Father of Mehmet al-Fatih, Sultan Murad II, whose mind was often preoccupied with an ambition for Constantinople, found himself one day, worried about rumours of a Sufi master in Ankara who was said to have attained a great number of followers. Fearful this man’s intention was to plan a revolt, Sultan Murad requested that he be brought before the throne so his true intent could be determined.

In response to the invitation, Haji Bayram wali, a humble man of simplicity and spirituality travelled with his student, Aksemseddin, to meet the Sultan in Edirne. After a brief conversation, Sultan Murad was full of apology. Realising immediately that Haji Bayram was a true mumin, he appointed him his spiritual master and would from then on requested his presence in Edirne for months at a time.

It was during one of Haji Bayram’s visits to Edirne, not long after the birth of Prince Mehmet, he found the Sultan deeply concerned about the state of Constantinople. Frustrated Sultan Murad asked, “Do you think we can conquer Constantinople?” Haji Bayram paused and reflected. He then replied calmly, “My Sultan. I think neither you nor I will see the conquest of Constantinople. But InshaAllah, this little one in the cradle,” he said, pointing to Prince Mehmet, “and this beardless disciple,” he said, pointing to his student Aksemseddin, “they will get the honour.”



Less than two centuries later, in the spring of 1453, Sultan Mehmet and Shaykh Aksemseddin stood side by side on a field of victory overlooking the walls of the new Istanbul.


4. Istanbul’s layout follows a thousand year old Ottoman structure.

Istanbul has often been described as chaotic and unorganised. But looking past the crowds of people, the new 20th century architecture and the endless buzzing of noise in the air, you will find a city built upon the structure of a thousand year old tradition. The Ottoman Kulliye. 

The Ottoman kulliye can be loosely compared to modern society’s concept of ‘districts’. But Ottoman districts were different in that they comprised of five essential institutions that each played a role in keeping the community of that district together. These are the first four:

  • The Madrassa
  • The Hamam
  • The Imaret (Soup Kitchen)
  • A medical center

These centres provided everything necessary for the people of the community. While the larger part of society worked as merchants or traders in the market place during the day, after hours, food, hygiene, education and healthcare was provided in the Kulliye. So which is the last and most important institution?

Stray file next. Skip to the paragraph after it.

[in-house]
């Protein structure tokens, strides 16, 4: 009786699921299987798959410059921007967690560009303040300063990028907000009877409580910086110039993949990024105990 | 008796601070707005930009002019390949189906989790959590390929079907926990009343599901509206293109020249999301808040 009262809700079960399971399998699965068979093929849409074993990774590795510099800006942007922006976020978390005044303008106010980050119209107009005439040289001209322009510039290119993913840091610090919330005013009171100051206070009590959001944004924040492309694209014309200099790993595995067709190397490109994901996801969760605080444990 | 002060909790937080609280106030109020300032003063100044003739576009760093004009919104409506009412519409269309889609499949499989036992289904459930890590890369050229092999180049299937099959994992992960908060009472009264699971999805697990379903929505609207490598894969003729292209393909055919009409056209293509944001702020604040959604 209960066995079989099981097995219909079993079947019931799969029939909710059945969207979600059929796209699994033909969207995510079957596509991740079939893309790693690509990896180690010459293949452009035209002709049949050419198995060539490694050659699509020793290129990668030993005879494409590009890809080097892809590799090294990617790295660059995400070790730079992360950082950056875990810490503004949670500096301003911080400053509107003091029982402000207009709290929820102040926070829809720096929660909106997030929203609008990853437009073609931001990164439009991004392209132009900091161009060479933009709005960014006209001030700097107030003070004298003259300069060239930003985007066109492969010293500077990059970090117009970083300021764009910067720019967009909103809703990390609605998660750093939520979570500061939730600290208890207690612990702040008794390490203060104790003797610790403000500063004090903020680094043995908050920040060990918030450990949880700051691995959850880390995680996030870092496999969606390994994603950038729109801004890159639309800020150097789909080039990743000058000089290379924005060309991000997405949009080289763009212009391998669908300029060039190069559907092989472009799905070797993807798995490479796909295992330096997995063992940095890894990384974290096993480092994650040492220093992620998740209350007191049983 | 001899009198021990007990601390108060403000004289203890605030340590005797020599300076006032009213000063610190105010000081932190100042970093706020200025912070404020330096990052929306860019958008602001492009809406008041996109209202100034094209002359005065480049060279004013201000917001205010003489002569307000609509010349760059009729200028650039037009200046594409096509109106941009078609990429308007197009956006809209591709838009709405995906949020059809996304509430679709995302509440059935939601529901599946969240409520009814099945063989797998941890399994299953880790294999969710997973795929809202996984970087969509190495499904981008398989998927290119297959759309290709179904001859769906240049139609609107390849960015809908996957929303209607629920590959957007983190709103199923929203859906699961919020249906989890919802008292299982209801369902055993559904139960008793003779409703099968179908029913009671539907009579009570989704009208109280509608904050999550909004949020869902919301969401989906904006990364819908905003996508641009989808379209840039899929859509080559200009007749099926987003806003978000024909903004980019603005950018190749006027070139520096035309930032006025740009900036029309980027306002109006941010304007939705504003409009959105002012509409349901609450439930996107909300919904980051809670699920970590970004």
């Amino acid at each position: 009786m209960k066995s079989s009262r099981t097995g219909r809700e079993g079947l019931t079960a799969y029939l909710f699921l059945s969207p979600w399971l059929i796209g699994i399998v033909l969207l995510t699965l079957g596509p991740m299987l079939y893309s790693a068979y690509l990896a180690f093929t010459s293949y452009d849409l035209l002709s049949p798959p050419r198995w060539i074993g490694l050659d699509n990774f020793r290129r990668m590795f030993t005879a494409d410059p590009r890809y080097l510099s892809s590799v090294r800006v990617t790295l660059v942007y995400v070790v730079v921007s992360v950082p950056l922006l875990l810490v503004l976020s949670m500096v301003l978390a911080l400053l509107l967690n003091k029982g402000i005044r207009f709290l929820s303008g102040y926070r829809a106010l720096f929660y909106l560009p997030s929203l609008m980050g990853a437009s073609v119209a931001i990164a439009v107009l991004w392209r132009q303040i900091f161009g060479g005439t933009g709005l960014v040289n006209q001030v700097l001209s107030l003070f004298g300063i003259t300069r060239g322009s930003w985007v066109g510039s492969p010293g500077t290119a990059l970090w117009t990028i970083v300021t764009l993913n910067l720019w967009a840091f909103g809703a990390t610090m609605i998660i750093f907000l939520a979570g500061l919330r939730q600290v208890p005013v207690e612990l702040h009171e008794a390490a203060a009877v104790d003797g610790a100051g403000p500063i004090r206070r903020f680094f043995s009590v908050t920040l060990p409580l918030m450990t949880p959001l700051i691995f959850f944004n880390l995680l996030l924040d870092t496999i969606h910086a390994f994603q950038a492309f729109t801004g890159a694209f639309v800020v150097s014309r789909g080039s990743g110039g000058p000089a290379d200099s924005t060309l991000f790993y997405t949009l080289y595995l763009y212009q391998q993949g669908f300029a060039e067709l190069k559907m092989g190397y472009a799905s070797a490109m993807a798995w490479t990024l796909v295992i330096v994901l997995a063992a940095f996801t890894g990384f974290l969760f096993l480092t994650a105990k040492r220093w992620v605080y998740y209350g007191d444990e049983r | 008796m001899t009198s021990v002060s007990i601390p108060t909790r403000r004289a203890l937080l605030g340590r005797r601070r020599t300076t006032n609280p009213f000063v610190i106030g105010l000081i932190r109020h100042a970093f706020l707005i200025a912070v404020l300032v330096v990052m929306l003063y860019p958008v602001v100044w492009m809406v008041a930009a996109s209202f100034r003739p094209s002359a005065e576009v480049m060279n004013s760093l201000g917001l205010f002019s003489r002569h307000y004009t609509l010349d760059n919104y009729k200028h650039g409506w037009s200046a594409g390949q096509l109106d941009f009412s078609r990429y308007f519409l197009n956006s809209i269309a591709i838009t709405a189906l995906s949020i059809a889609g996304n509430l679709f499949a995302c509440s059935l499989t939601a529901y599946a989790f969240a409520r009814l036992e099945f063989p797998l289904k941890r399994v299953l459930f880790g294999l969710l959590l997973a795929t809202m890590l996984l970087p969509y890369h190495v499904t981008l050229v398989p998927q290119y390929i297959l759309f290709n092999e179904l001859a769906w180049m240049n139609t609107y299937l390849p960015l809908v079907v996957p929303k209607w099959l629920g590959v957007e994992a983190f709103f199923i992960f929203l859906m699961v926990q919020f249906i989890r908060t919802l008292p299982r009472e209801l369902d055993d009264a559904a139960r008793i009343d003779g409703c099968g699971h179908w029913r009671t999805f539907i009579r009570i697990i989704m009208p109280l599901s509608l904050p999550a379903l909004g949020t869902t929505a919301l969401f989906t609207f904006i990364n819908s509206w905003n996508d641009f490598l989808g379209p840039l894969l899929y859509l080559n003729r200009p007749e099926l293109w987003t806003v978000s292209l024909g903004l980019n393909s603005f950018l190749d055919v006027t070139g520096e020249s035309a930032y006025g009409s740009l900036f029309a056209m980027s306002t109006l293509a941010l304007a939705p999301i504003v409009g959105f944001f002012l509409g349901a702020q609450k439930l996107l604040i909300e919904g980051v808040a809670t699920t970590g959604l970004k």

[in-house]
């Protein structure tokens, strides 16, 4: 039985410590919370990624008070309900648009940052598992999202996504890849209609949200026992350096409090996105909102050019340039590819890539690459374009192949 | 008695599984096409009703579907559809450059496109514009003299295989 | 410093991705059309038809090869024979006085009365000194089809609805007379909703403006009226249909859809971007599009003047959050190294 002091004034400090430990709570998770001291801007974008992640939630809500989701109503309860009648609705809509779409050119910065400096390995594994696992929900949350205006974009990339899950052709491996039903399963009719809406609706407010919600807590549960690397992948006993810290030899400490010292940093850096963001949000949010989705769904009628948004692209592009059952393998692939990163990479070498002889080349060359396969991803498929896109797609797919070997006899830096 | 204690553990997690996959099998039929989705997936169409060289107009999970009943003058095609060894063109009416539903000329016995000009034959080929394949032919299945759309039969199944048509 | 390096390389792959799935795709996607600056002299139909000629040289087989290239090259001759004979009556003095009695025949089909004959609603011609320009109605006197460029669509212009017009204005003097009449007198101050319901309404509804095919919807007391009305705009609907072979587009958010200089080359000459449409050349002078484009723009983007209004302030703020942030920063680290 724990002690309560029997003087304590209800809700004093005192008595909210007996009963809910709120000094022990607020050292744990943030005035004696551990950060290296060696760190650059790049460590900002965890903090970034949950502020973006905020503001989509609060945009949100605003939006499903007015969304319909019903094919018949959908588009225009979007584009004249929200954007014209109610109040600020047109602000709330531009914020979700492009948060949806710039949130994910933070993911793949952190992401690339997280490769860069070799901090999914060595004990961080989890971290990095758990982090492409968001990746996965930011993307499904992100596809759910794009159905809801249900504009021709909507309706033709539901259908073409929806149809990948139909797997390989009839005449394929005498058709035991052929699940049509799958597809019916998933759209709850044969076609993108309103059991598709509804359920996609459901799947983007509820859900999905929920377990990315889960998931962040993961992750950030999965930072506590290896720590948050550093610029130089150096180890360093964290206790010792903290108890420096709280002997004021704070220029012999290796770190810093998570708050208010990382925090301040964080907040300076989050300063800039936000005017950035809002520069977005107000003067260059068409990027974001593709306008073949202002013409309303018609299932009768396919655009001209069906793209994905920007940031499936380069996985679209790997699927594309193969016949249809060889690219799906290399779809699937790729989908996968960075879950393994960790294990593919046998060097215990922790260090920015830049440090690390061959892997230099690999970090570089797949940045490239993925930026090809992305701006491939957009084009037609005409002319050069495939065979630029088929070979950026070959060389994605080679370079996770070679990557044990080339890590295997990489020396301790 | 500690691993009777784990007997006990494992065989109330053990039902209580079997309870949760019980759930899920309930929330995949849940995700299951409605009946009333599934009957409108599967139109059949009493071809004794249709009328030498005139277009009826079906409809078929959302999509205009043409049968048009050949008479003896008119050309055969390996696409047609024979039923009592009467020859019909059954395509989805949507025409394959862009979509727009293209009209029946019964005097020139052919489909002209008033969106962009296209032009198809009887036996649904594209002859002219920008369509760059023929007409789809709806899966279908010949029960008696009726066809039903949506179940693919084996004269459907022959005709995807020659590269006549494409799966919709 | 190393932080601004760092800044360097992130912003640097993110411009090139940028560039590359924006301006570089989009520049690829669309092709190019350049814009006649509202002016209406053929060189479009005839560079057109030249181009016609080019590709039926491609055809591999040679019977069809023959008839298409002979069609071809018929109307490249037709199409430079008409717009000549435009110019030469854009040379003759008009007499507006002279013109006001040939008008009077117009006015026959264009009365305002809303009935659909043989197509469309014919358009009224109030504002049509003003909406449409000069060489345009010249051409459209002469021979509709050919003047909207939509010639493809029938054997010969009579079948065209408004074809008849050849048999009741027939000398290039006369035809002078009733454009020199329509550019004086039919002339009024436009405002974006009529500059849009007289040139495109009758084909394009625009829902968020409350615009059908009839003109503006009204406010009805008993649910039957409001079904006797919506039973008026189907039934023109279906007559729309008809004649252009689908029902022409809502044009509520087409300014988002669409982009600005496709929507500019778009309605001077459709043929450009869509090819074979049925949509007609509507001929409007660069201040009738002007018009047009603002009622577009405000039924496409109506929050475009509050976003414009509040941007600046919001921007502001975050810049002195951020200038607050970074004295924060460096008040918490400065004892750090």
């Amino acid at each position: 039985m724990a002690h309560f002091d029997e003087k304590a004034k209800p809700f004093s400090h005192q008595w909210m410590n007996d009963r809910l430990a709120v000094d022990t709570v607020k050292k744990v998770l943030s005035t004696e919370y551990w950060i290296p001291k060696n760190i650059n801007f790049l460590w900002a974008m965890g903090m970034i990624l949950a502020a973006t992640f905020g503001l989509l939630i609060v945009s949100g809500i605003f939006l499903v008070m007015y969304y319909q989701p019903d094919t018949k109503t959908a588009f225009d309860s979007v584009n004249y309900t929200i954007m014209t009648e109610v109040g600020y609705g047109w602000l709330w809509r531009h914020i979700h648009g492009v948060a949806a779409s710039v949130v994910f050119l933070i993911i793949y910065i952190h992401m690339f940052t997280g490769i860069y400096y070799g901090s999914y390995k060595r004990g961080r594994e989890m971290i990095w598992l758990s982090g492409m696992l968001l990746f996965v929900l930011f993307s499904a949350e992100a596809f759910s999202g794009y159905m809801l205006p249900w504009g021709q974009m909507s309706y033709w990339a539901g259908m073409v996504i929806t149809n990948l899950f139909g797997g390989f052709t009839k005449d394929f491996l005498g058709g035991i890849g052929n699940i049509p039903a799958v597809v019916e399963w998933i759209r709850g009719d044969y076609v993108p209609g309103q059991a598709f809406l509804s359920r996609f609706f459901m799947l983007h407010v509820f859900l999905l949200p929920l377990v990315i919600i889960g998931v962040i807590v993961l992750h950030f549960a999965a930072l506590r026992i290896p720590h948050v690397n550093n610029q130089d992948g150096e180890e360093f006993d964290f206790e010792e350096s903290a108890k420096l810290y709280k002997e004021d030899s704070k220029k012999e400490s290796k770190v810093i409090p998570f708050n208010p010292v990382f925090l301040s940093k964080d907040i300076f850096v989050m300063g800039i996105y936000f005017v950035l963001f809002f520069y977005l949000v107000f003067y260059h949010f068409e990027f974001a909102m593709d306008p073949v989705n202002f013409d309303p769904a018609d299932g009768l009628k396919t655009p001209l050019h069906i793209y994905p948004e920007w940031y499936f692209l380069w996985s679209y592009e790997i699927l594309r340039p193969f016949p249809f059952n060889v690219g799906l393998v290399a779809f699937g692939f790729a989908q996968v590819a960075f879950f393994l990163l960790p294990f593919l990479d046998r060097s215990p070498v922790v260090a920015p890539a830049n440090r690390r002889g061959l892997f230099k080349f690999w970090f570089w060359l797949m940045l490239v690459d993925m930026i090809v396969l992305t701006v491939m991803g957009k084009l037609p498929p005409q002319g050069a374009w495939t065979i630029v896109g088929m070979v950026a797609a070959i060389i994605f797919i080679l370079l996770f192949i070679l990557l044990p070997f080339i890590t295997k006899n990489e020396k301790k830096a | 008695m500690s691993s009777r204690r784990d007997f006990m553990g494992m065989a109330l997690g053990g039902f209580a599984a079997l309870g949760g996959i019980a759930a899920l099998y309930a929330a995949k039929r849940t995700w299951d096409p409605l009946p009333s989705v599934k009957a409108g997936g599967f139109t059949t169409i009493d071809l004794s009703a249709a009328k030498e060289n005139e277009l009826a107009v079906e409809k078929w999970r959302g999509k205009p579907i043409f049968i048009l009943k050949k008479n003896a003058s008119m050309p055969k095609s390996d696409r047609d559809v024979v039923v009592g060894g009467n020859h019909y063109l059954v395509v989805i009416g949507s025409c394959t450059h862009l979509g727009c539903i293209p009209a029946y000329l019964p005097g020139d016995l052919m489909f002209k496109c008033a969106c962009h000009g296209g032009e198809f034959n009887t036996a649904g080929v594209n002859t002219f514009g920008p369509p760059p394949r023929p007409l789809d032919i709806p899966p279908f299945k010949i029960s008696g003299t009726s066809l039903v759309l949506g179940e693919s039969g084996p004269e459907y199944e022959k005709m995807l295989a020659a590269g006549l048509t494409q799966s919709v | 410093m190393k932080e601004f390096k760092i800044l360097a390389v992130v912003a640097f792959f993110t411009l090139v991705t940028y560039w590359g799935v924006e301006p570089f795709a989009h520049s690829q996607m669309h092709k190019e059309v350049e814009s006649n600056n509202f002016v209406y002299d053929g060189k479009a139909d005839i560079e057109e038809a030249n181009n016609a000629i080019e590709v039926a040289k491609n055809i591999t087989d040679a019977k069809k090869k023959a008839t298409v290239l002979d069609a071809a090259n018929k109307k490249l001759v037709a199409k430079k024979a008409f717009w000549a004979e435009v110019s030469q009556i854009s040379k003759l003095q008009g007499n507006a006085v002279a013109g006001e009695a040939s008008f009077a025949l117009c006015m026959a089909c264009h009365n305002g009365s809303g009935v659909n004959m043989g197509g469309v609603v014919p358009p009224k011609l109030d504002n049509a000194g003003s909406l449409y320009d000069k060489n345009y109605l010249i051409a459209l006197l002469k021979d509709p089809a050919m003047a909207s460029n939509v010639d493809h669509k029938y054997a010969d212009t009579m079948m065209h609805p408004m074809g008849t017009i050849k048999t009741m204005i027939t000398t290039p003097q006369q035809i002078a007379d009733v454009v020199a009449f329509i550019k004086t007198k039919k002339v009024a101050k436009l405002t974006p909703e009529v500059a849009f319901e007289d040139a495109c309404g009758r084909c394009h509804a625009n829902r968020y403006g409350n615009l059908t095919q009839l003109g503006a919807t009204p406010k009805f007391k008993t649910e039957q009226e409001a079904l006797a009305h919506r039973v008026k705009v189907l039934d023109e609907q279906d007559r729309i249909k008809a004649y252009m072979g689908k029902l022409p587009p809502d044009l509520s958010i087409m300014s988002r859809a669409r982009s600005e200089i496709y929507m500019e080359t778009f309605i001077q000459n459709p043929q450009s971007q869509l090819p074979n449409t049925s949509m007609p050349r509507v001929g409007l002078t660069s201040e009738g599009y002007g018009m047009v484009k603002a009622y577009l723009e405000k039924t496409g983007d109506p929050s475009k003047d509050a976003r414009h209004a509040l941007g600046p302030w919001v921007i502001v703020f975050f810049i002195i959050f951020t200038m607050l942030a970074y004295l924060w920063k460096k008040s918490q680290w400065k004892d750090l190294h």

The Mosque! Not only did the mosque serve as the place where the community gathered 5 times a day in worship, but the mosque was also where the district Kadi was stationed ready to iron out any legal or administrative issues that pertained to the kulliye. The mosque was the center of the kulliye with everything else expanding-out around it.

If you look at the location of any mosque in Istanbul, you are guaranteed to find a madrassa, imaret or hammam built within the vicinity. Many of them no longer serve their original function, but a city with over 3,000 mosques, at least now its a little easier for us to understand how Istanbul was once known for having 1400 wash-rooms(hamams).

5. Napoleon’s quote about Istanbul

Rarely do we hear about the relationship between the Ottomans and the French. And rarely do we find that the little that is said is in fact legitimate and not dangerously suspicious of having been corrupted somewhere along the ages.

But during the 19th century, Napoleon Bonaparte, one of Frances most iconic military and political leaders described the city in a quote that has resonated all over history… and all over the internet, making appearances on countless blog posts and news feeds.

“If the Earth were a single state, Istanbul would be its capital.” – Napoleon Bonaparte

But he wasn’t the only French man to have spoken so graciously about Istanbul. The French poet Alphonse de Lamartine also said, “If one had but a single glance to give the world, one should gaze on Istanbul.”

And the French writer Pierre Loti was also recorded to have said, “Holy Istanbul! Your name is the most enchanting one of all names which enchants me.”

And after reading those 3 quotes, all that can really be said here is, the French have excellent taste!

On that note, let me leave you with one point which I feel is a slight misconception travellers have about Istanbul and Turkey.